Islam in Tanzania

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Islam is the religion of about 35 percent of the people of Tanzania mainland and more than 99% of the population of the Zanzibar archipelago.[1] The majority are Sunni with unusually significant Shia and Ahmadi minorities in sub-Saharan Africa. Pew Forum identifies 20% as Shia while 15% as Ahmadi.[2]


The Great Mosque of Kilwa is one of the earliest surviving mosques in East Africa
Gaddafi Mosque in Dodoma is one of the largest in the region

The earliest concrete evidence of Muslim presence in East Africa is the foundation of a mosque in Shanga on Pate Island where gold, silver and copper coins dated from 830 were found during an excavation in the 1980s. Islam arrived to Tanzania with the Arab slave traders. The route from Ujiji at the shore of Lake Tanganyika to Bagamoyo, just opposite of Zanzibar on main land Tanzania was one of the main routes of Muslim slave routes according to UNESCO data.[3]

The history of Islam in the country can be traced to around 960-1000 AD with the arrival of Arabs. Ali ibn al-Hassan Shirazi was one of the seven sons of the Shah of Shiraz in Persia. His mother was an Abyssinian slave. Upon his father's death, Ali was driven out of his inheritance by his brothers. Setting sail out of Hormuz, he and a small group of followers first made their way to Mogadishu, a commercial entrepot on the East African coast slave trade routes.

Steering down the African coast, Ali ibn al-Hassan Shirazi is said to have purchased the island of Kilwa from the local Bantu king 'Almuli' and connected by a small land bridge to the African mainland that appeared only in low tide. The king agreed to sell Kilwa to Ali ibn al-Hassan Shirazi for as much colored cloth and silk as could cover the circumference of the island. Immediately after purchasing Kilwa the Shirazi's had dug up the land bridge, and Kilwa was now an island and later the capitol of the Kilwa Sultanate.

At the zenith of its power in the 1300s-1400s, the Kilwa Sultanate owned or claimed overlordship over the mainland cities of Malindi, Sofala and the island-states of Mombassa, Pemba, Zanzibar, Mafia, Comoros and Inhambane - essentially ruling what is now often referred to as the Swahili Coast.

The oldest intact building in East Africa is the Kizimkazi Mosque in southern Zanzibar dated from 1107. It appears that Islam was widespread in the Indian Ocean area by the 14th century. When Ibn Battuta visited the East African littoral in 1332 he reported that he felt at home because of Islam in the area. The coastal population was largely Muslim, and Arabic was the language of literature and trade. The whole of the Indian Ocean seemed to be a "Muslim sea". Muslims controlled the trade and established coastal settlements in Southeast Asia, India and East Africa.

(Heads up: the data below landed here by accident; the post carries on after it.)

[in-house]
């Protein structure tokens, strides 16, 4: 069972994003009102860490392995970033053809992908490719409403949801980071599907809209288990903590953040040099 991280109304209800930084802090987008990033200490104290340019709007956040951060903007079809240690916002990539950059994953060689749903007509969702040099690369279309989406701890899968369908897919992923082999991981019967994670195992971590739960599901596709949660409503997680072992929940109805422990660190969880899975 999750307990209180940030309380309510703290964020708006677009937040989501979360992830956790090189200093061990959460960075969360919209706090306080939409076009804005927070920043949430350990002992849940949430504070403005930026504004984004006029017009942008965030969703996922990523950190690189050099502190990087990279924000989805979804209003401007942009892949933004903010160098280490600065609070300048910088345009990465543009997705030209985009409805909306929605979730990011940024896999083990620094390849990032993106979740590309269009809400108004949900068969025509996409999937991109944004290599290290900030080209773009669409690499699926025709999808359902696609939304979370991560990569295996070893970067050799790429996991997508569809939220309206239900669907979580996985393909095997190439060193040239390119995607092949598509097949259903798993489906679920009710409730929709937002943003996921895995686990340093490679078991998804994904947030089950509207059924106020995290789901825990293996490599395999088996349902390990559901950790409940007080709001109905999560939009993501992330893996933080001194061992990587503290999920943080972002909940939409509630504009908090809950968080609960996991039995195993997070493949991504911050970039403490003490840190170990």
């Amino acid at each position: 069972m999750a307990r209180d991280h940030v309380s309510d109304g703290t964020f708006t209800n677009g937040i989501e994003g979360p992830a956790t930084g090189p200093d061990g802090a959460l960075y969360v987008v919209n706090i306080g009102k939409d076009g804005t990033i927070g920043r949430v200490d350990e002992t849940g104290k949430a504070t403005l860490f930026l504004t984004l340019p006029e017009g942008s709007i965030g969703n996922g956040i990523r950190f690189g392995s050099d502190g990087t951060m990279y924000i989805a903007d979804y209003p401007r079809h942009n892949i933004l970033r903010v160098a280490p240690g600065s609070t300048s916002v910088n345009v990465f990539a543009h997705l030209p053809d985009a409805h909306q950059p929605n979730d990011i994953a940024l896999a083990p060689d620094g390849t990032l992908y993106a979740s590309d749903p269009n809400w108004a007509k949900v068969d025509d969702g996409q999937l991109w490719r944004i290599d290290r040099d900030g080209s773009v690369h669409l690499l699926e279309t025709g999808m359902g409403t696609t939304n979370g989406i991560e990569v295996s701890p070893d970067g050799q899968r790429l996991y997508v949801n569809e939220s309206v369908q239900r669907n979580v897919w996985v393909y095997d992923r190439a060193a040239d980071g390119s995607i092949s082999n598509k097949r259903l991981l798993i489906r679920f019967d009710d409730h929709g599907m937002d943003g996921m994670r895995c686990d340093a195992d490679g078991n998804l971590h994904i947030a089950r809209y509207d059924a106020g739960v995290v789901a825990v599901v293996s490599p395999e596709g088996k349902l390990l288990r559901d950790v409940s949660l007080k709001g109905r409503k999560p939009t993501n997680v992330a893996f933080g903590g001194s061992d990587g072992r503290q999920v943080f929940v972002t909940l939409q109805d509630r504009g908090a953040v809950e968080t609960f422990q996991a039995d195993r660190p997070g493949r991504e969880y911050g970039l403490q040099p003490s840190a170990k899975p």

Islam was spread mainly through trade activities along the East African coast, not through violent conquest and territorial expansion as was mostly the case in North Africa, but remained an urban littoral phenomenon for a long time. When the violent Portuguese intrusions in the coastal areas occurred in the 16th century, Islam was already well established there and almost all the ruling families had ties of kinship with Arabia, Persia, India and even Southeast Asia owing to their maritime contacts and political connections with the northern and eastern parts of the Indian Ocean. In the end of the 17th century and beginning of the 18th century the coastal Muslims managed to oust the Portuguese with the help of Oman. The Omanis gradually increased their political influence until the end of the 19th century when Europeans arrived at the coast of East Africa.

During the time when Oman dominated the coast politically, the spread of Islam intensified also in the interior of East Africa. Trade contacts with peoples in the interior, especially the Nyamwezi, gained importance and places like Tabora in Nyamwezi territory and Ujiji at Lake Tanganyika became important centers in the ever-increasing trade in slaves and ivory. Many chiefs, even in parts of Uganda, converted to Islam and cooperated with the coastal Muslims. Trade served to spread not only Islam, but also the Swahili language and culture. Before the establishment of German East Africa in the 1880s the influence of the Swahilis was mainly limited to the areas along the caravan routes and around their destinations.

There is also a large number of people who adhere to the Ahmadiyya Islam, who believe in the 19th century reformer, Mirza Ghulam Ahmad, originating in India who claimed to be the Messiah.

See also[edit]

Shia Islam came to Tanzania before any other African country and is practiced by several people of Tanzania including Arabs and Indians.


  1. ^ The World Factbook - Tanzania
  2. ^ "The World's Muslims: Unity and Diversity". Pew Forum on Religious & Public life. August 9, 2012. Retrieved August 14, 2012. 
  3. ^

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